Sunday, 17 March 2013

Apple disasters....

My mum used to say, "Be careful what you wish for, 'cause you just might get it" - okay, she never said that really, but it makes the introduction of this post sound better if, just for now, we all try to imagine that she did. I've been banging on for months about how I've very little wood to carve and that all I've had since before Christmas is a small stock of increasingly drier ash. Well, last week, my friend Dave from school brought me in a few sections of apple boughs which, though fairly knotty overall, had some good clean sections which were very green and simply begging to be carved. I've seen loads of nice spoons and bowls made of fruit wood and it's always interesting, with nice colours going through the wood. Great!

Unable to wait to get started, that night when I arrived home from school I sawed off a small length of the apple, split it and discarded one side, which seemed to be the side where all the knots and little branches were, and proceeded to carve myself a little spoon. As I mentioned in my previous post, this went well, it was a pleasure to carve and it went without hitch. I added a little decoration yesterday.

Quite a pretty little eating spoon.
Then I decided to put all my eggs into the apple basket, so to speak, and spent the rest of the week carving with this wood. That's when I learnt the truth about applewood (or at least the truth about this particular batch) - it's evil!! Someone who knows more about the properties of different woods might be able to tell me if this is a general apple thing, something that applies to all fruit woods, or simply a one off, but it was a really hard wood to work.

Firstly, just simply trying to split the wood was very difficult - I know this will be due partly to the greenness of the wood, but I tried first with a froe, which simply bounced off the wood every time I struck it, and then continued in this vein even with an axe, which took about 8 or 9 good solid whacks with the mallet to make any inroads. Then, when it did split it was fibrous and splintery and gave a very rough and jagged split.

Once split I decided to have a go at a couple of spoons - a dessert spoon sized serving spoon and a large ladle. As I've said previously, I like to start a spoon with as clean and smooth and flat a surface as possible so that I can draw on the outline - well that just wasn't happening.
Just look at the fibres and potential for tear-out on that!
 I tried truing up with my side axe but there was so much tear-out - those pesky applewood fibres are loyal and determined little things, they were not going to give up on each other and clung on, one to the other, regardless of what I tried to do with axe or knife.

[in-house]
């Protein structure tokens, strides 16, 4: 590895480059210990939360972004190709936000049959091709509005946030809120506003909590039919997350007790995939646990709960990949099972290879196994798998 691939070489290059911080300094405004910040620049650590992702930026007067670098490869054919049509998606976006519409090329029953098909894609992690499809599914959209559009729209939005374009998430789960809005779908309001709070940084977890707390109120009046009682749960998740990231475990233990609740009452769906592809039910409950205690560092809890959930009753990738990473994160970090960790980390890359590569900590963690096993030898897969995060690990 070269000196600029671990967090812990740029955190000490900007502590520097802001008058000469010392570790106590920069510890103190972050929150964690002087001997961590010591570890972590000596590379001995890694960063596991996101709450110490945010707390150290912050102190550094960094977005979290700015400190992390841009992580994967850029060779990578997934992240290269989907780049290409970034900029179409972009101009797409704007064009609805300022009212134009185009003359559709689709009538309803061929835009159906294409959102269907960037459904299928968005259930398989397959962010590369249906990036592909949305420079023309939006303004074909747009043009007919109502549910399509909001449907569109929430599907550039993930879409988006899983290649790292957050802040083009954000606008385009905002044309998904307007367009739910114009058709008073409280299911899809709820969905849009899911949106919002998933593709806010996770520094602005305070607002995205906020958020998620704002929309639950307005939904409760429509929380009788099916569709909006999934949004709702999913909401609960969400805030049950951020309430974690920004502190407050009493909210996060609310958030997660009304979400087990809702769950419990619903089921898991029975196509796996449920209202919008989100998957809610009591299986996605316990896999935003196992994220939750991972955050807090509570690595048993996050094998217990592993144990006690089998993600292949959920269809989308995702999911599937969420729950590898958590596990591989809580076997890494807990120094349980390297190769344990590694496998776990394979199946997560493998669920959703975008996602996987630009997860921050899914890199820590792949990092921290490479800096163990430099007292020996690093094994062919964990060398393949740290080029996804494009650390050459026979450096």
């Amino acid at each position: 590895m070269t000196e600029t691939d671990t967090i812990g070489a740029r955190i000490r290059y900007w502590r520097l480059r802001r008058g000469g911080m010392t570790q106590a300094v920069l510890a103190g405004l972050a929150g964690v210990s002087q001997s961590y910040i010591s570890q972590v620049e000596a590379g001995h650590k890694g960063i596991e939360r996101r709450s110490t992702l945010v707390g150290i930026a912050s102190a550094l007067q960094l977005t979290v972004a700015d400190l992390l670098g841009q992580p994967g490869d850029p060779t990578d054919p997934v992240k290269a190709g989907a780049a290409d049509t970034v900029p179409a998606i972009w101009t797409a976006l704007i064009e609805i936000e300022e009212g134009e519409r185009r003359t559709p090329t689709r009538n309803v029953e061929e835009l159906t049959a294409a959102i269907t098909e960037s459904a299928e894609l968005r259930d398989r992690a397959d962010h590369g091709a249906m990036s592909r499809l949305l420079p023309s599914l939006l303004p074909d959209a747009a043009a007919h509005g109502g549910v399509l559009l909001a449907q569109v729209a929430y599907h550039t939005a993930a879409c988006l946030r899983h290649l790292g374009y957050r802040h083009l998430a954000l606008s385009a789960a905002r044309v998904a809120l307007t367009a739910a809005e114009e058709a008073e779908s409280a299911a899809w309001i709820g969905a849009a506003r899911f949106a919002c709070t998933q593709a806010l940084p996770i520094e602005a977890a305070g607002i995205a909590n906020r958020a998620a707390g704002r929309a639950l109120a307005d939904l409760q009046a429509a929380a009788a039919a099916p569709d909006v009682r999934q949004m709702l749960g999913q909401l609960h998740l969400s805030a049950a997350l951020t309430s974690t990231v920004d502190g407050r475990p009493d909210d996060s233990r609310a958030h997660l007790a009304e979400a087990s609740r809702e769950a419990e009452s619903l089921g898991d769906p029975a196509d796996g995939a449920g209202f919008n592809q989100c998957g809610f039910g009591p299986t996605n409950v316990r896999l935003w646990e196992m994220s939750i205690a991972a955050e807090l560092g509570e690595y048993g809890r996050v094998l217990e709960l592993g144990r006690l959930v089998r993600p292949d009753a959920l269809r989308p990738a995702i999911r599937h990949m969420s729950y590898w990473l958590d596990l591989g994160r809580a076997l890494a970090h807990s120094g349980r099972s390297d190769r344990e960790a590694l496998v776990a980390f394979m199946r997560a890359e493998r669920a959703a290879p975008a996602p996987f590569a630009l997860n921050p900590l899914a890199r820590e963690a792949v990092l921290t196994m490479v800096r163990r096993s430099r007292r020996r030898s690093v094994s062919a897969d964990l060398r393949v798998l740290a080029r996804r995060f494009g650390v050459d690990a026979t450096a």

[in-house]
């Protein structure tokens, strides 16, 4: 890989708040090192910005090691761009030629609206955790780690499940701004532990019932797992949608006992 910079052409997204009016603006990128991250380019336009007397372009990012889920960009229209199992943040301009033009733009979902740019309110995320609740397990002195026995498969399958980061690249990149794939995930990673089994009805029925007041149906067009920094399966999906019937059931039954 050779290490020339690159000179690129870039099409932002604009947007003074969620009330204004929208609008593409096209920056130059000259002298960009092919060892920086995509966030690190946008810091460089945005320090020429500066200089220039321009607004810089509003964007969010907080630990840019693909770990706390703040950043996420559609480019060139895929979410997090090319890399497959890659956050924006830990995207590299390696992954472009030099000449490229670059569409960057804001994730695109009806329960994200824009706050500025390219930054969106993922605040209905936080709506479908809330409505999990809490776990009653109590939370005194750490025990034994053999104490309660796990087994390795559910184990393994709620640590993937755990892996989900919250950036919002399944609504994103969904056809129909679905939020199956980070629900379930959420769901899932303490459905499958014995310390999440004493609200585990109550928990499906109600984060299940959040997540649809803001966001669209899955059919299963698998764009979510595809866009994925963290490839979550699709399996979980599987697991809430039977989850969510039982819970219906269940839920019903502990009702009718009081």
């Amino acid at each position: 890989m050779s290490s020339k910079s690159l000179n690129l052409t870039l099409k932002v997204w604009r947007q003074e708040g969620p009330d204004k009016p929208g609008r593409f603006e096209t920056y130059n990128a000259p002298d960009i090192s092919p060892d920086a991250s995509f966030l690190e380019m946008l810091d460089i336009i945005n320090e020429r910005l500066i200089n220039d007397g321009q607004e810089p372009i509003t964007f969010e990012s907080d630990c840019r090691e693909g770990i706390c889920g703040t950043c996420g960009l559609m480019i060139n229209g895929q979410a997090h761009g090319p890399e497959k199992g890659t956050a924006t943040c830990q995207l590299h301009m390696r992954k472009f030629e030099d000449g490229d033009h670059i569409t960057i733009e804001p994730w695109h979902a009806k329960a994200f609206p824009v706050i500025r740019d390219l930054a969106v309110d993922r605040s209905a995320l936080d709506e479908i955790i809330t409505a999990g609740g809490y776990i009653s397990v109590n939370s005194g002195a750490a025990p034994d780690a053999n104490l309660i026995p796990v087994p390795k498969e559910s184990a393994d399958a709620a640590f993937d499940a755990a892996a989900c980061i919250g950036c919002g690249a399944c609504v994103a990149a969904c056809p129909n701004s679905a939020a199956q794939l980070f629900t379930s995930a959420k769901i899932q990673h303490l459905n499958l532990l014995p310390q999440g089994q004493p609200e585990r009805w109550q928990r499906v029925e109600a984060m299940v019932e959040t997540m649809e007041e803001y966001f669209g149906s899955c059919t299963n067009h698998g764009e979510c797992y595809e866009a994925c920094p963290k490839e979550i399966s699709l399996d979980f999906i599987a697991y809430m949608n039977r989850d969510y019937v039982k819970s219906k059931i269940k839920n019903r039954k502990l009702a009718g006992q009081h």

Well, to cut a long story short, I had a rather frustrating afternoon. Not only did England loose to Wales at rugby, thus loosing the whole tournament (though I'd have been an idiot to have expected it to go any other way after watching last week's games) but I wrestled and struggled with that wood, firstly to make my ladle, which was okay but lots of hidden knots, swirls and fibre that wanted nothing more than to stand up.
Then I got quite a way through my serving spoon, only to discover a crack, that had not been there before, that simply opened up, right across the handle, meaning I had just spent the best part of an hour whittling an elaborate but tiny piece of fire wood!
Undetered, I went on to carve a second serving spoon but, already frustrated, I rushed it, didn't follow all my own rules and ended up with something that I am not too proud of. I guess I'll leave it a week to dry a bit and see if I can make a silk purse out of it when I'm not quite so wound up.
Now I should add here that I am very grateful to Dave for finding me the applewood. Given my time over, I'd no doubt do it all again, and make the same mistakes. I still have quite a bit left and intend to use as much of it as I can, I'll just have to take it easy, that's all.


  1. It could be the apple had been pruned a lot so had a lot of tiny kinks when it was thinner. Also the spoons that did work out look really good.

  2. Thanks Alex.I'm sure you're right about the apple wood having been pruned when it was younger - it seems to make sense. I remember my friend who gave me the wood said that it had looked more like a bush than a tree before he cut it down.

    Thanks for reading and commenting. Strangely, i was looking at your blog at the weekend and thinking what an interesting and unconentional life you seem to be living. I love the idea of taking the jump as you and your family have, but I guess I'm just not a risk taker. good luck to you. Give us a shout if you're ever working around leicester, we have some good farming commnnities here.